Remember that the same device and driver can be used in different
systems with different configurations and integrations. While some
systems might be set up so that the regulator is unshared, can be freely
controlled and even rely on that happening there may be other systems
that not have software controllable regulators at all and are instead
set up so the regulators don't need to be controlled. Also think about
all the times you see software doing things that happen to work but
probably aren't robust or a good idea, and how we sometimes have to put
support code in there to keep them working when they do break.
Electrical engineering and general system design can be like that too.

As a really simple example a hardware designer might decide they can
save a GPIO by not wiring up a reset signal since the device has a
dedicated power supply and software can just turn that off and on to
trigger a power on reset instead. Other systems with the same device
might give software control of the reset GPIO but not the power and
assume that it will assert reset that way.

> > There's also issues around being able to reason about what the system is
> > supposed to do and why, hence my concerns about waiting for all devices
> > on the PMIC to appear. Like I said above this is absolutely crucial.

> Ok, I'll try to explain the reasoning from the top.

> Firstly, the problem being solved is not specific to regulators. It's
> a general issue that needs to be solved for many frameworks/suppliers.
> We want a mechanism for a supplier driver to know when all the
> consumers are up and managing their resources so that the supplier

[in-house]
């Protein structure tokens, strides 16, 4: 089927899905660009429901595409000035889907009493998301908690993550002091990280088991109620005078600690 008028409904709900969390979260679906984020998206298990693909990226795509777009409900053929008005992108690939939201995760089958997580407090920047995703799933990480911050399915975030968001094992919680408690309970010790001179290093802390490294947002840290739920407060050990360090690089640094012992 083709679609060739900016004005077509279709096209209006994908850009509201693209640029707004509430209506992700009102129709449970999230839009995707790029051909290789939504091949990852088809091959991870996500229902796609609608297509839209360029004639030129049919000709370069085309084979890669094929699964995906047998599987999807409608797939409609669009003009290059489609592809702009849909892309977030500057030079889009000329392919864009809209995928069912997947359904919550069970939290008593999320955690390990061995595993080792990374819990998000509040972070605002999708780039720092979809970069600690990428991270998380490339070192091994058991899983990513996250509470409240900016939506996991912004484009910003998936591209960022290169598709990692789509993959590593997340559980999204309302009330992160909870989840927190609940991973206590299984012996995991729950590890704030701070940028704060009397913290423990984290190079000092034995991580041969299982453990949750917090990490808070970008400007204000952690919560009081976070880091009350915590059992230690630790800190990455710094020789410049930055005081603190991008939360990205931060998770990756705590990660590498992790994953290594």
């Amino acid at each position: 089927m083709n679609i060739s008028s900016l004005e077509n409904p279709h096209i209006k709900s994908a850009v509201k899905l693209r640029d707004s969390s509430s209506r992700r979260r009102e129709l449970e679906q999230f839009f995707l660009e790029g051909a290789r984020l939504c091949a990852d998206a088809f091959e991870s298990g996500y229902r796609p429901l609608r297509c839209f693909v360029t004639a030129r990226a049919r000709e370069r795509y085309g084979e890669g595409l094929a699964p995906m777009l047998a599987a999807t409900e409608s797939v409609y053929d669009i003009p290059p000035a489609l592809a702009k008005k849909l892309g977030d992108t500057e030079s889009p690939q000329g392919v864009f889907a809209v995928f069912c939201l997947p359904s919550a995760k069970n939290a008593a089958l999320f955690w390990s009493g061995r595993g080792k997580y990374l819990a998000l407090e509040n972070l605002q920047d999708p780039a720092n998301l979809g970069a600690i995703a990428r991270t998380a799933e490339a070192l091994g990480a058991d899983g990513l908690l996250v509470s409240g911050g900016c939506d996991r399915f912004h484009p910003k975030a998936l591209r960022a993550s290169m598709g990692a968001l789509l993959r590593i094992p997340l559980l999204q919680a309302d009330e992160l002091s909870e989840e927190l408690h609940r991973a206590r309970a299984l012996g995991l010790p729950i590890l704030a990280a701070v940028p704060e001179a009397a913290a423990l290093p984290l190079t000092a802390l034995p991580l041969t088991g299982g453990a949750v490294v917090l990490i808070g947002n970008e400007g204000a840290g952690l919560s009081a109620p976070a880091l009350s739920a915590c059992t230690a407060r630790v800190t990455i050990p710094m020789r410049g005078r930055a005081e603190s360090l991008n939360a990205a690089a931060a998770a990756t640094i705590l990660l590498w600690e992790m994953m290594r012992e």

> driver can do a clean handoff from bootloader to the kernel.

> However, we don't want each framework doing very similar but slightly
> different things. That creates inconsistencies across frameworks, code
> repetition, maintenance headache, etc. In addition to that, it's also
> very inefficient for every framework to be trying to figure out the
> dependencies from firmware and tracking them separately.

There seem to be some very substantial assumptions in here. The biggest
is that we can't share code if there's any subsystem knowledge of what's
going on, this is already impacting every affected subsystem with your
current implementation anyway so it's not like it's transparent to them
but you're still managing to share code. It's also not 100% clear to me
that we want every framework to behave in exactly the same way -
resources obviously aren't completely fungible. For example while it's
very common for regulators to be shared that's not the case for GPIOs
and that has an impact on what drivers should be expected to handle.
Consistency is obviously good but it's not the only thing to consider.